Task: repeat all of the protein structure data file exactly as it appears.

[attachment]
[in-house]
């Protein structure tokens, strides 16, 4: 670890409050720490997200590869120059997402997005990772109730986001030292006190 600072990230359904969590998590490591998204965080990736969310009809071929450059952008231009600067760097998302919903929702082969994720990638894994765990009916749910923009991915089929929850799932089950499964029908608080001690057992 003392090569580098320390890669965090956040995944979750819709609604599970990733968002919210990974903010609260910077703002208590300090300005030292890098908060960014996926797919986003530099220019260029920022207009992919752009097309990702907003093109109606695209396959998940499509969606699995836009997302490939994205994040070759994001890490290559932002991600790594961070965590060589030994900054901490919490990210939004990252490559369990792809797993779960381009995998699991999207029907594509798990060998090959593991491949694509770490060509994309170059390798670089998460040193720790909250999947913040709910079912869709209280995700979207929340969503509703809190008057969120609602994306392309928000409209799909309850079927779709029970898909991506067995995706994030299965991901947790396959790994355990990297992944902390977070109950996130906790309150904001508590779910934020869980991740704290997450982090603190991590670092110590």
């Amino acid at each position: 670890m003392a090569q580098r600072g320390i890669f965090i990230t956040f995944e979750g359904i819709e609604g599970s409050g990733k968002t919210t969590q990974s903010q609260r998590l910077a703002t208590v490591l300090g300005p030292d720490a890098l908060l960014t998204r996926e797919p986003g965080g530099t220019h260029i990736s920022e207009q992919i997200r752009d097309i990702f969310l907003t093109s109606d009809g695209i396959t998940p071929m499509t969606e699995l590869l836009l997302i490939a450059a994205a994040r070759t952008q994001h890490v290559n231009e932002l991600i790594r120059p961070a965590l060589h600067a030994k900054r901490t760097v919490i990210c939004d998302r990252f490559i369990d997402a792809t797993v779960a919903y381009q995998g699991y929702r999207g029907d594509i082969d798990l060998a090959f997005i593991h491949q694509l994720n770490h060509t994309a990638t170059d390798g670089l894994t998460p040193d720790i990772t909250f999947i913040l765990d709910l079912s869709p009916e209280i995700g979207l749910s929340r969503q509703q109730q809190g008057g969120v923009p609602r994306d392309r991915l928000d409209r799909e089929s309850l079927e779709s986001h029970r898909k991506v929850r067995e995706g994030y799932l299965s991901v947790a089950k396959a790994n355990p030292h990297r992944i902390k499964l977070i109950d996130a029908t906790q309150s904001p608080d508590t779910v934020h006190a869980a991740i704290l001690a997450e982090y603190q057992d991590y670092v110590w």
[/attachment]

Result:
[in-house]
């Protein structure tokens, strides 16, 4: 670890409050720490997200590869120059997402997005990772109730986001030292006190 600072990230359904969590998590490591998204965080990736969310009809071929450059952008231009600067760097998302919903929702082969994720990638894994765990009916749910923009991915089929929850799932089950499964029908608080001690057992 003392090569580098320390890669965090956040995944979750819709609604599970990733968002919210990974903010609260910077703002208590300090300005030292890098908060960014996926797919986003530099220019260029920022207009992919752009097309990702907003093109109606695209396959998940499509969606699995836009997302490939994205994040070759994001890490290559932002991600790594961070965590060589030994900054901490919490990210939004990252490559369990792809797993779960381009995998699991999207029907594509798990060998090959593991491949694509770490060509994309170059390798670089998460040193720790909250999947913040709910079912869709209280995700979207929340969503509703809190008057969120609602994306392309928000409209799909309850079927779709029970898909991506067995995706994030299965991901947790396959790994355990990297992944902390977070109950996130906790309150904001508590779910934020869980991740704290997450982090603190991590670092110590």
């Amino acid at each position: 670890m003392a090569q580098r600072g320390i890669f965090i990230t956040f995944e979750g359904i819709e609604g599970s409050g990733k968002t919210t969590q990974s903010q609260r998590l910077a703002t208590v490591l300090g300005p030292d720490a890098l908060l960014t998204r996926e797919p986003g965080g530099t220019h260029i990736s920022e207009q992919i997200r752009d097309i990702f969310l907003t093109s109606d009809g695209i396959t998940p071929m499509t969606e699995l590869l836009l997302i490939a450059a994205a994040r070759t952008q994001h890490v290559n231009e932002l991600i790594r120059p961070a965590l060589h600067a030994k900054r901490t760097v919490i990210c939004d998302r990252f490559i369990d997402a792809t797993v779960a919903y381009q995998g699991y929702r999207g029907d594509i082969d798990l060998a090959f997005i593991h491949q694509l994720n770490h060509t994309a990638t170059d390798g670089l894994t998460p040193d720790i990772t909250f999947i913040l765990d709910l079912s869709p009916e209280i995700g979207l749910s929340r969503q509703q109730q809190g008057g969120v923009p609602r994306d392309r991915l928000d409209r799909e089929s309850l079927e779709s986001h029970r898909k991506v929850r067995e995706g994030y799932l299965s991901v947790a089950k396959a790994n355990p030292h990297r992944i902390k499964l977070i109950d996130a029908t906790q309150s904001p608080d508590t779910v934020h006190a869980a991740i704290l001690a997450e982090y603190q057992d991590y670092v110590w």